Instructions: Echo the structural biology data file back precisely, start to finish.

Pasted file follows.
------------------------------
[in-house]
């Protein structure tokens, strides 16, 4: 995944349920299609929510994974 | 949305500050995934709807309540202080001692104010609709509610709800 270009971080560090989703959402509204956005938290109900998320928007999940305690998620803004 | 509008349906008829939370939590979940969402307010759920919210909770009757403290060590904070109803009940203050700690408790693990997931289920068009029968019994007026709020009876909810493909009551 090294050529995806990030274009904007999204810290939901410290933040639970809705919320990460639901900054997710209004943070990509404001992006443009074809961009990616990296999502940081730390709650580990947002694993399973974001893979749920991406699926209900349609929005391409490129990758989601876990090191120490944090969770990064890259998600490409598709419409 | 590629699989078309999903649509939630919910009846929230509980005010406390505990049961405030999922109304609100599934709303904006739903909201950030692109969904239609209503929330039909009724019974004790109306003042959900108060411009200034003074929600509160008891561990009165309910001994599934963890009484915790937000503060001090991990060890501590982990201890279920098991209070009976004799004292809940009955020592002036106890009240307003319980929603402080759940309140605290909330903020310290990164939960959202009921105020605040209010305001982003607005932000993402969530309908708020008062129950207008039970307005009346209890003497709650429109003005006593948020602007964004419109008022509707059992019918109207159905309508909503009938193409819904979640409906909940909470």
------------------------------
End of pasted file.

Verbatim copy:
[in-house]
């Protein structure tokens, strides 16, 4: 995944349920299609929510994974 | 949305500050995934709807309540202080001692104010609709509610709800 270009971080560090989703959402509204956005938290109900998320928007999940305690998620803004 | 509008349906008829939370939590979940969402307010759920919210909770009757403290060590904070109803009940203050700690408790693990997931289920068009029968019994007026709020009876909810493909009551 090294050529995806990030274009904007999204810290939901410290933040639970809705919320990460639901900054997710209004943070990509404001992006443009074809961009990616990296999502940081730390709650580990947002694993399973974001893979749920991406699926209900349609929005391409490129990758989601876990090191120490944090969770990064890259998600490409598709419409 | 590629699989078309999903649509939630919910009846929230509980005010406390505990049961405030999922109304609100599934709303904006739903909201950030692109969904239609209503929330039909009724019974004790109306003042959900108060411009200034003074929600509160008891561990009165309910001994599934963890009484915790937000503060001090991990060890501590982990201890279920098991209070009976004799004292809940009955020592002036106890009240307003319980929603402080759940309140605290909330903020310290990164939960959202009921105020605040209010305001982003607005932000993402969530309908708020008062129950207008039970307005009346209890003497709650429109003005006593948020602007964004419109008022509707059992019918109207159905309508909503009938193409819904979640409906909940909470």